William Andrew was born on 8 December 1921 in the town of Dalby in the Darling Downs region of Queensland, son of Hugh and Mary Andrew.
Growing up in the town of Bell in the Western Downs, young Andrew was a keen cricketer. He attended the local state school but left after the seventh grade to work as a farmhand and labourer on a local wheat farm.
Andrew worked on the farm for five years before enlisting in the Royal Australian Air Force on 7 February 1941. Aged 19, he spent the first period of his service in the RAAF working as a messman for No. 24 Squadron at Bankstown.
After eight months in the mess, Andrew was granted permission to train as an aircrew member, and commenced training as an air gunner. He embarked in October 1943 for overseas service.
As part of the Empire Air Training Scheme, Andrew was one of almost 27,500 RAAF pilots, navigators, wireless operators, gunners, and engineers who joined Royal Air Force squadrons or Australian squadrons based in Britain throughout the course of the war.
After his arrival in Britain, Andrew undertook further specialist training before being posted to No. 9 Squadron, Royal Air Force in July 1944. As part of the RAFs Bomber Command, the squadron was equipped with four-engine Avro Lancaster heavy bombers.
On 13 August 1944, Andrew was rear gunner in a Lancaster on a daylight mission to bomb U-Boat pens and shipping in the harbour at Brest on the western coast of France.
It was shot down by flak. Other crews reported that the Lancaster had a wing tip shot off before it dived and crashed into the ground.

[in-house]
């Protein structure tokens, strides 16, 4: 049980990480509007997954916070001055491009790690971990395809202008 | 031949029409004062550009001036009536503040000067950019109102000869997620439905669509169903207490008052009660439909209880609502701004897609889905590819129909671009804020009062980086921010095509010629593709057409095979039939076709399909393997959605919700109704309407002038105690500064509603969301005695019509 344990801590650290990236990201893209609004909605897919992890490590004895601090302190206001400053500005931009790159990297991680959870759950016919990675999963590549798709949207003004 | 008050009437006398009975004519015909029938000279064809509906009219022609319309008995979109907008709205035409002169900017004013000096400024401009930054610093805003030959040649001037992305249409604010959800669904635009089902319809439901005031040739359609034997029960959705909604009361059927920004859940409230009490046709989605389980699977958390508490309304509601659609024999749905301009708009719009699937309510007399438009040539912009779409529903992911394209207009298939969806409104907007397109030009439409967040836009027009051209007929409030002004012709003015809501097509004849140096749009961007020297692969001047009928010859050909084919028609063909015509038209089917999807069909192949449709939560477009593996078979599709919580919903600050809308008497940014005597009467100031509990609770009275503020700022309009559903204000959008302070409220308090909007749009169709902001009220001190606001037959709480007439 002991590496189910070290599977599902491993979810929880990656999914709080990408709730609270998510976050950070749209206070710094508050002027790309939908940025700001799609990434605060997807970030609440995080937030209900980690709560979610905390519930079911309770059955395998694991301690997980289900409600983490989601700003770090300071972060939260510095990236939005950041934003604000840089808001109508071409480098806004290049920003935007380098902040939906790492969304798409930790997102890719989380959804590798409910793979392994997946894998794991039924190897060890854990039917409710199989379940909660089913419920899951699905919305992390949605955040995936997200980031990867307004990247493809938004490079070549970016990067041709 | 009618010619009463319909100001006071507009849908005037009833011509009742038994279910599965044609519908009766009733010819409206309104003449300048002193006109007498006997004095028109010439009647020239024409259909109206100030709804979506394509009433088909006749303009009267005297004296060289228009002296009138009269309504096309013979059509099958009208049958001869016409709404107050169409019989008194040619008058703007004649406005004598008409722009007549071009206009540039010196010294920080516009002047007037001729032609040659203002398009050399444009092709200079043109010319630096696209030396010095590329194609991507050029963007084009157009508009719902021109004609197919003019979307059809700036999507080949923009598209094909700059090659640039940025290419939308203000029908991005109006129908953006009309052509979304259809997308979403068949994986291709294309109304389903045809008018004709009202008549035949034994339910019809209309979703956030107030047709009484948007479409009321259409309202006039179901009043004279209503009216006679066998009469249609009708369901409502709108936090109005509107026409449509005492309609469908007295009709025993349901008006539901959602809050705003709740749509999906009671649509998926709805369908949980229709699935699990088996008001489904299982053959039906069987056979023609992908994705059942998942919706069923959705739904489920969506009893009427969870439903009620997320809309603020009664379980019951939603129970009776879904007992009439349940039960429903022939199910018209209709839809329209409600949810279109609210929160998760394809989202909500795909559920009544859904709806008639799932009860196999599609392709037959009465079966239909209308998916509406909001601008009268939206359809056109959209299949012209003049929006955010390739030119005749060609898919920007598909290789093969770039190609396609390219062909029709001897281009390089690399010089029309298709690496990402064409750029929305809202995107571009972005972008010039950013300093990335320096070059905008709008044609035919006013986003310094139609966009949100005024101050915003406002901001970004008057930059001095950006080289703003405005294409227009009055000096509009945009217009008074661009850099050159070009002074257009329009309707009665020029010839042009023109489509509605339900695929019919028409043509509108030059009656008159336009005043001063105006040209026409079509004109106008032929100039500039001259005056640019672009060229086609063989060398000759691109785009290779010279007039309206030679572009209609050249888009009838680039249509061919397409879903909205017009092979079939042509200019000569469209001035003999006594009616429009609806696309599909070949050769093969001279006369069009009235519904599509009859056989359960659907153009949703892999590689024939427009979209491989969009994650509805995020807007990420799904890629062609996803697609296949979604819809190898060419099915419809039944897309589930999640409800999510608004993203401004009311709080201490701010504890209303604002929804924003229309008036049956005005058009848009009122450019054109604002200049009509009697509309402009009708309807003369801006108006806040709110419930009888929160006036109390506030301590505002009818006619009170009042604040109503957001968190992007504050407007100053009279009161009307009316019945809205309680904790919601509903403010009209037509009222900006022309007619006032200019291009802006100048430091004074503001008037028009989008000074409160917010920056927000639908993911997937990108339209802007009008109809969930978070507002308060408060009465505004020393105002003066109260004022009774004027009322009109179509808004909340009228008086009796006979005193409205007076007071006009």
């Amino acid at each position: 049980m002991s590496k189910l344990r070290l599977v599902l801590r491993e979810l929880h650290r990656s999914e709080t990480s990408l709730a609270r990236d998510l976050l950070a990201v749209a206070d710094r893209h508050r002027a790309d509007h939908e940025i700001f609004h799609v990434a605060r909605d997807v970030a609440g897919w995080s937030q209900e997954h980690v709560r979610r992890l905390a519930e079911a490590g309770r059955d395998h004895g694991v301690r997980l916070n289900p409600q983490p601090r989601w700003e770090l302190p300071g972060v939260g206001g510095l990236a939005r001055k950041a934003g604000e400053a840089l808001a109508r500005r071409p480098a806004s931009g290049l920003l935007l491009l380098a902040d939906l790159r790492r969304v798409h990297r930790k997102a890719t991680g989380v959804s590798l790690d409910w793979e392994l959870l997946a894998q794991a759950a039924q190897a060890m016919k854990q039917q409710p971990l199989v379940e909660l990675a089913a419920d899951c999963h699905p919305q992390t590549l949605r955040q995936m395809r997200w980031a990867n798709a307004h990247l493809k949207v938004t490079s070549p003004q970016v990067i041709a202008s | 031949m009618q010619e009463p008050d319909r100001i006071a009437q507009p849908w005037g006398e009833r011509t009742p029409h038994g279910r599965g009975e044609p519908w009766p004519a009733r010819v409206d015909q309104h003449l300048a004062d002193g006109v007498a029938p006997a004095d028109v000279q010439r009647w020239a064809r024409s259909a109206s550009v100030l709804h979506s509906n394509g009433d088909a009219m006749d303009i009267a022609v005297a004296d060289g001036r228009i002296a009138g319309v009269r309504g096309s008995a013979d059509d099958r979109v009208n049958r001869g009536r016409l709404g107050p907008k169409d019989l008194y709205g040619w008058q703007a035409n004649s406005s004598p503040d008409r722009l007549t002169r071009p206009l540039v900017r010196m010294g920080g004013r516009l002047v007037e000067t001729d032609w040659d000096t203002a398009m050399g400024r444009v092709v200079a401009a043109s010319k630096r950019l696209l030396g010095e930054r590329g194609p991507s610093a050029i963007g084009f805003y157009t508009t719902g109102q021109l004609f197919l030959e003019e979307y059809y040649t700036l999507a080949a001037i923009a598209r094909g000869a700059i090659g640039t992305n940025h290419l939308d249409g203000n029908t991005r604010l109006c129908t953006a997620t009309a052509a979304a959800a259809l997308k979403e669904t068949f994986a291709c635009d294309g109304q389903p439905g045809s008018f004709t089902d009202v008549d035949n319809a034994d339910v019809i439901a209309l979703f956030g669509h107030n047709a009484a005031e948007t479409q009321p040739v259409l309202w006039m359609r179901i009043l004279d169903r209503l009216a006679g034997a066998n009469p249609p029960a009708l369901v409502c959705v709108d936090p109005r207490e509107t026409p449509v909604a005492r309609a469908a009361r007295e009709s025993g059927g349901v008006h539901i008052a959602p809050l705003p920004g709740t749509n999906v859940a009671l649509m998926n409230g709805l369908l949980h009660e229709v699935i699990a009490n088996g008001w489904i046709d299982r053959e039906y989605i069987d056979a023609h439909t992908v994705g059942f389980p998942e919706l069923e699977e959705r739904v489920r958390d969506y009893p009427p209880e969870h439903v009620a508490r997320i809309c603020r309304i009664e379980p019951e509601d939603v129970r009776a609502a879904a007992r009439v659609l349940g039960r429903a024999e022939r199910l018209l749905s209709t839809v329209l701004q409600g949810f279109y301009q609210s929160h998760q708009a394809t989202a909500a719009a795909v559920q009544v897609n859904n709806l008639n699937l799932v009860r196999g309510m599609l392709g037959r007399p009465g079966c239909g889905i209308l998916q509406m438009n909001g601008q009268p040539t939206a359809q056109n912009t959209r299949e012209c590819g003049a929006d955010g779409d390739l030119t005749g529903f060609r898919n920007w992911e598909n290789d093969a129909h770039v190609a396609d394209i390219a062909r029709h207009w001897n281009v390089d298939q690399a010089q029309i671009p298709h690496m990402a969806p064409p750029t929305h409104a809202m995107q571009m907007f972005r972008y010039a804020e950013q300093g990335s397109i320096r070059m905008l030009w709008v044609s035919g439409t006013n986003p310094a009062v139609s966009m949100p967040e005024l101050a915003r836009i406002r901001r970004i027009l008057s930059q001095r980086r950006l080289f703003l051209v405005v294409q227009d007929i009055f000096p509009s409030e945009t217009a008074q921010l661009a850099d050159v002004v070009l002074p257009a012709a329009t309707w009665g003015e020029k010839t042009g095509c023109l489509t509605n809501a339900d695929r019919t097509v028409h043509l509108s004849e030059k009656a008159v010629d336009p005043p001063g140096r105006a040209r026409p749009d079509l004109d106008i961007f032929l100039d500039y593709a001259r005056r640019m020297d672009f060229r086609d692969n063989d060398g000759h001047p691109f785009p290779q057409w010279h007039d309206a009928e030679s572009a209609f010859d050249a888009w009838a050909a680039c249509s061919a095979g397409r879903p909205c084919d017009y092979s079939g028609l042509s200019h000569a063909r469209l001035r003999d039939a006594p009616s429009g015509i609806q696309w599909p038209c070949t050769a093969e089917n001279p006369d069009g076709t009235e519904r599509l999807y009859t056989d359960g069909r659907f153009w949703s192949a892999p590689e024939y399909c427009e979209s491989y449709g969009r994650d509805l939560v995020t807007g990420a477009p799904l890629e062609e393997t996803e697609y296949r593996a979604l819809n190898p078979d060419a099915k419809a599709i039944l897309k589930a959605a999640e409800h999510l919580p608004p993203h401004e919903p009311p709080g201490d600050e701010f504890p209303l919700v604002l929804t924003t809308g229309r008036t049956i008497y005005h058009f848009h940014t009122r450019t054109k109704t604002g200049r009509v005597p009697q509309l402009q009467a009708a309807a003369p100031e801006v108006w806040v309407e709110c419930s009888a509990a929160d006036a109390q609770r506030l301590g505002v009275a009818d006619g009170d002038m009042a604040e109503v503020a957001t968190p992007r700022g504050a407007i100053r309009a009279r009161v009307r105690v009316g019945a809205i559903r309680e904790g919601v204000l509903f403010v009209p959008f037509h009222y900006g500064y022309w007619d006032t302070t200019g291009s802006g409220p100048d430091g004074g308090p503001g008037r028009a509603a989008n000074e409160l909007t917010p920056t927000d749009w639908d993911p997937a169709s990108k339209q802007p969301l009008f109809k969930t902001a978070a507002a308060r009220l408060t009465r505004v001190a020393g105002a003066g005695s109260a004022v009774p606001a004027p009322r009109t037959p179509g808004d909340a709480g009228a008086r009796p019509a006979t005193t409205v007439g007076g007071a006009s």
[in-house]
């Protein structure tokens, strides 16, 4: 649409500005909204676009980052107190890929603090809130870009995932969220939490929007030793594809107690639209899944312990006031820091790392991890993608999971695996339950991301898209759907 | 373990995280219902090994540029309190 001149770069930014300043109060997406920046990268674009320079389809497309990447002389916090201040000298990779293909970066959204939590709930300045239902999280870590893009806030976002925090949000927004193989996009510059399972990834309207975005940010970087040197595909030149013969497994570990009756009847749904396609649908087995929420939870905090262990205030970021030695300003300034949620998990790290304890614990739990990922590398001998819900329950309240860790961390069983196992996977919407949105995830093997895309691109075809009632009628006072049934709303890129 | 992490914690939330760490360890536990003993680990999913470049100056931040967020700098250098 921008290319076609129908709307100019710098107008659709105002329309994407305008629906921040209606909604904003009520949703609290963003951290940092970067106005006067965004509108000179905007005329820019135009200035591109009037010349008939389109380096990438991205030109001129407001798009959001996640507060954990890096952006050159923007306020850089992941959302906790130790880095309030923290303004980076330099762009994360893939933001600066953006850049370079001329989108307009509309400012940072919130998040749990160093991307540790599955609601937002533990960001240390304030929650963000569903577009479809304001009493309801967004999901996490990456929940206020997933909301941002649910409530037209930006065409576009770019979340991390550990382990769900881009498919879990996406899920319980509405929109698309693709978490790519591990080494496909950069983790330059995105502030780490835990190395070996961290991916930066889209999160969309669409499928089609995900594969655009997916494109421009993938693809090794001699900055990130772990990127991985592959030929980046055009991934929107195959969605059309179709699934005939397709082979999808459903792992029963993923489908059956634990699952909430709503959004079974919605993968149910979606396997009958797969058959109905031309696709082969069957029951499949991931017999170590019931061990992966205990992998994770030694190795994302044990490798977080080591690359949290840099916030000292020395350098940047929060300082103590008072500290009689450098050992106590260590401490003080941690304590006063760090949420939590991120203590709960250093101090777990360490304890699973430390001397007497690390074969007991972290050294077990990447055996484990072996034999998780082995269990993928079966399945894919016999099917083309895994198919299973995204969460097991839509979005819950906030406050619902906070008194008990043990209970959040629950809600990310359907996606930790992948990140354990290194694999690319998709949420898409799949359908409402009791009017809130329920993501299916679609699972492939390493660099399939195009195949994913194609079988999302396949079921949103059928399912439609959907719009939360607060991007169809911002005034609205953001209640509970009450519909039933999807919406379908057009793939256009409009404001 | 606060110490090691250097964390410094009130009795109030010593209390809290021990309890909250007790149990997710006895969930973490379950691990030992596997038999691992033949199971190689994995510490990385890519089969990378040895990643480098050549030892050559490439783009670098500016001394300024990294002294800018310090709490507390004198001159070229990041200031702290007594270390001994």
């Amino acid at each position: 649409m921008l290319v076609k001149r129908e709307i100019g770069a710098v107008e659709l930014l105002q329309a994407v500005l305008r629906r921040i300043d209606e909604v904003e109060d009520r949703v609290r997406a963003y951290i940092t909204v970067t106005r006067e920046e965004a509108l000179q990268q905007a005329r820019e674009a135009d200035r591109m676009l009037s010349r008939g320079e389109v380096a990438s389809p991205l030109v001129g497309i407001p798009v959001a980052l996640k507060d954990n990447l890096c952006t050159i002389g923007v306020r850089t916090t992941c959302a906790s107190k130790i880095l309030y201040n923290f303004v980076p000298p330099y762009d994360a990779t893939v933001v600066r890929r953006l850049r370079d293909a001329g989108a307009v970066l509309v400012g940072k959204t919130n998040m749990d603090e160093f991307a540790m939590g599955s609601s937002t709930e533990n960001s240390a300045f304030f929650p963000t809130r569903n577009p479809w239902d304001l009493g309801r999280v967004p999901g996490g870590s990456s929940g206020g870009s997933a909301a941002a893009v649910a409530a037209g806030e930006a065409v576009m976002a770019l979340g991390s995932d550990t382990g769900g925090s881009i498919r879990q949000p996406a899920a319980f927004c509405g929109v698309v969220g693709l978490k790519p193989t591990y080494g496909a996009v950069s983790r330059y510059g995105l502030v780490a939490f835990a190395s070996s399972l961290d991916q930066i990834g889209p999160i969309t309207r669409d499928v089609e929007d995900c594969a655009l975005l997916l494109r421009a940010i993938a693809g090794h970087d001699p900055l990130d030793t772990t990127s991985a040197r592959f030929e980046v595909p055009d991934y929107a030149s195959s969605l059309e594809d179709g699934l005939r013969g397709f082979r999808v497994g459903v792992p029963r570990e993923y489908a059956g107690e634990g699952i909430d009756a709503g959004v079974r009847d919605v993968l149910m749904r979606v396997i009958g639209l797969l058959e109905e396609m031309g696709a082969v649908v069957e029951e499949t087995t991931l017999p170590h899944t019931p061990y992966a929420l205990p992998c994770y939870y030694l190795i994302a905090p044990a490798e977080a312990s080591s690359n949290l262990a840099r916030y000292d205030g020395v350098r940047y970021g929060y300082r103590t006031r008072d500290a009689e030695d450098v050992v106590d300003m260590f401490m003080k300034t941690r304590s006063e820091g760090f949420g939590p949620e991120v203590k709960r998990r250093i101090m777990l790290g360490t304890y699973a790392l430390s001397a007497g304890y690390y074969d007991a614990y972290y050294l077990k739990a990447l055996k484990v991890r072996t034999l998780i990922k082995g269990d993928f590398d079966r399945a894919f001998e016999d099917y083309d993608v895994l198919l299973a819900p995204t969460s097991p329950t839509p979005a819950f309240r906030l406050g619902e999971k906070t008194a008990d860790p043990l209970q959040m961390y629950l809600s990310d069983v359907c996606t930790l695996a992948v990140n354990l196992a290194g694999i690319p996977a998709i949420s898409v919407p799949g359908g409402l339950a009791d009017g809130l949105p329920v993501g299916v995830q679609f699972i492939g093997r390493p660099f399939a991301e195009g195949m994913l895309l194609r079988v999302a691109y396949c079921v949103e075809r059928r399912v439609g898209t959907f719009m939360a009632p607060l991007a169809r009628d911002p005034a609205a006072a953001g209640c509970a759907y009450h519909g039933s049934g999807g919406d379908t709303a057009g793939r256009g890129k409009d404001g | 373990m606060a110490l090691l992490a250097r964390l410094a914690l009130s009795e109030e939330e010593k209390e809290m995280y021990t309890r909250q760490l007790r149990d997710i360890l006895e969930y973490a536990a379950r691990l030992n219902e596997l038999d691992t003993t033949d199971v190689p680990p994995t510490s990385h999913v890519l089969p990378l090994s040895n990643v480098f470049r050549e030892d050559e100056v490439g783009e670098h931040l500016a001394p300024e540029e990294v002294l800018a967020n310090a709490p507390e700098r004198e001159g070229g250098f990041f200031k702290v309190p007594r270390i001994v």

All of Andrew’s crewmates were killed, including Australian Flight Sergeants Charles Herbert, John Scott, Cyril Scott, and Douglas McConville, and their British crewmates, pilot Flight Lieutenant Edward Relton and Sergeant Frederick Johnson.
William Andrew was 22 years old. He had been with the squadron for one month.
The bodies of the crew were recovered from the crash and Andrew was buried in the Hottot Les Baques Cemetery, south east of Bayeux, France. The epitaph upon his gravestone, chosen by his family, reads: “Duty nobly done”.
Andrew’s name is listed on the Australian War Memorial Honour Roll, among some 40,000 Australians who died while serving in the Second World War.
Dr Lachlan Grant, Historian, Military History Section
Image: The nose art on a Mark I Avro Lancaster bomber, with the squadron code WS-J (serial number W4964), of 9 Squadron, Royal Air Force. 'J' Johnnie, completed an impressive 106 operations and is seen here after completing 104. It features the Johnny Walker whiskey symbol with the firm's equally famous motto, ‘Still Going Strong.’ Read more: https://www.awm.gov.au/collection/C1067083